1997, pp. 1431/1432). Although this laboratory study might be a good example of a high stake study, it also raises serious ethical concerns. To what extent is it ethically acceptable to threaten people so much, just for the sake of an experiment? See Vrij (2002b) for a discussion concerning ethical issues in deception research.
Whatever researchers try, the best insight into deceptive behaviour in real-life situations will be obtained by examining people's behaviour in such situations. This is exactly what some researchers recently did (Davis and Hadiks, 1995; Vrij and Mann, 2001b; Mannetal., 2002). For example, Vrij and Mann (2001b) examined videotapes of a murderer when he was questioned by the police regarding his crime. The man initially denied having committed the crime, but confessed following the presentation of indisputable evidence. Davis and Hadiks (1995) analysed Saddam Hussein's behaviour while he was interviewed by CNN during the Gulf War. Interestingly, the murderer in Vrij and Mann's study did not show a clear pattern of nervous behaviours, neither did Saddam Hussein while he lied during his CNN interview. An explanation why nervous behaviours might still not be present in high-stakes lie situations is that liars probably will experience increased cognitive load and/or attempted behavioral control, which will negate their nervous behaviours. In the most extensive study examining the behaviour of authentic high-stake liars to date, Mann et al. (in submission) analysed, amongst others, the behaviour of 13 male suspects during their police interviews. The strongest indicator for deceit in that study was eye blinking, with 11 out of the 13 male suspects (85%) showing less eye blinking while lying. This is an interesting finding since research on eyeblinks has shown that these decrease as a result of cognitive load (Bagley and Manelis, 1979; Bauer et al., 1985; Wallbott and Scherer, 1991), but increase as a result of stress (Harrigan and O'Connell, 1996; Tecce, 1992). In other words, our finding suggests that these suspects experienced more cognitive load than stress during their interviews. However, since we did not directly test this hypothesis, this conclusion should be drawn with caution.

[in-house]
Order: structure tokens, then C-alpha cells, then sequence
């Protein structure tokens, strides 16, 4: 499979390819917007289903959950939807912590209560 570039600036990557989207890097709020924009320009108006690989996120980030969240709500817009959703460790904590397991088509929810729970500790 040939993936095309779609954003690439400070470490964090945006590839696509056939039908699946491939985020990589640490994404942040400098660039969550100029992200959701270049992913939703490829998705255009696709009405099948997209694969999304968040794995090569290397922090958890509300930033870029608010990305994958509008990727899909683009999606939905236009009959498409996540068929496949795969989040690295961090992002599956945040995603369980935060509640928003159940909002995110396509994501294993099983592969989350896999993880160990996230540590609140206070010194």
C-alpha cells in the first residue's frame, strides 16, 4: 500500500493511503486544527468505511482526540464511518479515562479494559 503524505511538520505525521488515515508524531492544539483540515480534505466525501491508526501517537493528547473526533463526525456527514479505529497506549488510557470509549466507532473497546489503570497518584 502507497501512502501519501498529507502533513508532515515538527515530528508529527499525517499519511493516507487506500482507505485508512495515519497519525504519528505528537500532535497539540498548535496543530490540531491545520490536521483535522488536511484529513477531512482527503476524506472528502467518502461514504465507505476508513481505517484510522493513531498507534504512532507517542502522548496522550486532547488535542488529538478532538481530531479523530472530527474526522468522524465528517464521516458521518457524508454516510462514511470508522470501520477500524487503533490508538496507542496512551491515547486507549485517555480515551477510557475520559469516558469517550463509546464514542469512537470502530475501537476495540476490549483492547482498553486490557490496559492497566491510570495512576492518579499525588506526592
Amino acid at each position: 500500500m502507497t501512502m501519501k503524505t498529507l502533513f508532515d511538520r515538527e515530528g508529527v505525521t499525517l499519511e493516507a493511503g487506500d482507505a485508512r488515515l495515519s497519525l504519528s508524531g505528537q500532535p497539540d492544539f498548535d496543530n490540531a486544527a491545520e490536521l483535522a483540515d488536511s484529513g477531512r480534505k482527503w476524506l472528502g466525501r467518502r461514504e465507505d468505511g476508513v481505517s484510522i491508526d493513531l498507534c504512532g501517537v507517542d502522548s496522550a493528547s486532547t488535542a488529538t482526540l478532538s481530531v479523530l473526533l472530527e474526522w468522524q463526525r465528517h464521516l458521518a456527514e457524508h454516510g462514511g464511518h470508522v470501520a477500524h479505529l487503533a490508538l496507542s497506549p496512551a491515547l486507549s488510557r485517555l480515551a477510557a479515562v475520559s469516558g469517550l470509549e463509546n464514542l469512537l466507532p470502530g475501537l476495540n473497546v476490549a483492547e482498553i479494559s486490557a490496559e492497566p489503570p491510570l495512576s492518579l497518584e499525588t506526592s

In summary, the authentic high-stakes studies conducted so far do not support the idea that liars show nervous behaviours. Instead, liars tend to show behaviours which indicate cognitive load or attempted behavioural control. However, we have to be careful with drawing this conclusion. The studies examining behaviour during authentic high-stakes lies have only examined behaviours shown by criminals (and Saddam Hussein). Obviously, there is a difference between this sample of participants and the population at large, limiting the generalisability of the findings. For example, it might be that the people examined in these studies experienced less guilt or fear, might have been more experienced liars, or might care less about the consequences than other people (such as victims and witnesses) who are involved in high-stakes lie situations.
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This book discusses the futility of curing stammering by common means. It traces various attempts at curing stammering in the past and how wasteful these attempt were, until he discovered a simple program to cure it. The book presents the life of Benjamin Nathaniel Bogue and his struggles with the handicap. Bogue devotes a great deal of text to explain the handicap of stammering, its effects on the body and psychology of the sufferer, and its cure.